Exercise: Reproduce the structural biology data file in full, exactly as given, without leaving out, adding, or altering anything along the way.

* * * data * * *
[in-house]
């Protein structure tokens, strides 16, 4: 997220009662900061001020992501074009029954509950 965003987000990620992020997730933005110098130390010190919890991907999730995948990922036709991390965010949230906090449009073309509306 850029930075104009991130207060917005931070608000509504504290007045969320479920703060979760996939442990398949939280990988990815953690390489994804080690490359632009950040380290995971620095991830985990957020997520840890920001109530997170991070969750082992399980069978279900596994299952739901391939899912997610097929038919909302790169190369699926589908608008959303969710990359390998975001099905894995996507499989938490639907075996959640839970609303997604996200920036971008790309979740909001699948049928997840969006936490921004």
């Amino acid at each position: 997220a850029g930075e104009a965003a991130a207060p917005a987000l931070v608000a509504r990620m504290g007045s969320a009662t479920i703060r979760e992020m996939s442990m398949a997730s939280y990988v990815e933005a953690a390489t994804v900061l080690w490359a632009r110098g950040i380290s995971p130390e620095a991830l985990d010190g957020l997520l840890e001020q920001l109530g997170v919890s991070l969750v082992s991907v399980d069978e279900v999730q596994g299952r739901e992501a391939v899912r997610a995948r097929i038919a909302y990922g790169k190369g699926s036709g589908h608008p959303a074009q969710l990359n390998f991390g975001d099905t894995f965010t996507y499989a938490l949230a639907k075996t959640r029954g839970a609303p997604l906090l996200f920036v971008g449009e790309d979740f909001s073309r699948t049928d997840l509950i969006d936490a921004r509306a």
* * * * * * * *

[in-house]
């Protein structure tokens, strides 16, 4: 997220009662900061001020992501074009029954509950 965003987000990620992020997730933005110098130390010190919890991907999730995948990922036709991390965010949230906090449009073309509306 850029930075104009991130207060917005931070608000509504504290007045969320479920703060979760996939442990398949939280990988990815953690390489994804080690490359632009950040380290995971620095991830985990957020997520840890920001109530997170991070969750082992399980069978279900596994299952739901391939899912997610097929038919909302790169190369699926589908608008959303969710990359390998975001099905894995996507499989938490639907075996959640839970609303997604996200920036971008790309979740909001699948049928997840969006936490921004």
């Amino acid at each position: 997220a850029g930075e104009a965003a991130a207060p917005a987000l931070v608000a509504r990620m504290g007045s969320a009662t479920i703060r979760e992020m996939s442990m398949a997730s939280y990988v990815e933005a953690a390489t994804v900061l080690w490359a632009r110098g950040i380290s995971p130390e620095a991830l985990d010190g957020l997520l840890e001020q920001l109530g997170v919890s991070l969750v082992s991907v399980d069978e279900v999730q596994g299952r739901e992501a391939v899912r997610a995948r097929i038919a909302y990922g790169k190369g699926s036709g589908h608008p959303a074009q969710l990359n390998f991390g975001d099905t894995f965010t996507y499989a938490l949230a639907k075996t959640r029954g839970a609303p997604l906090l996200f920036v971008g449009e790309d979740f909001s073309r699948t049928d997840l509950i969006d936490a921004r509306a």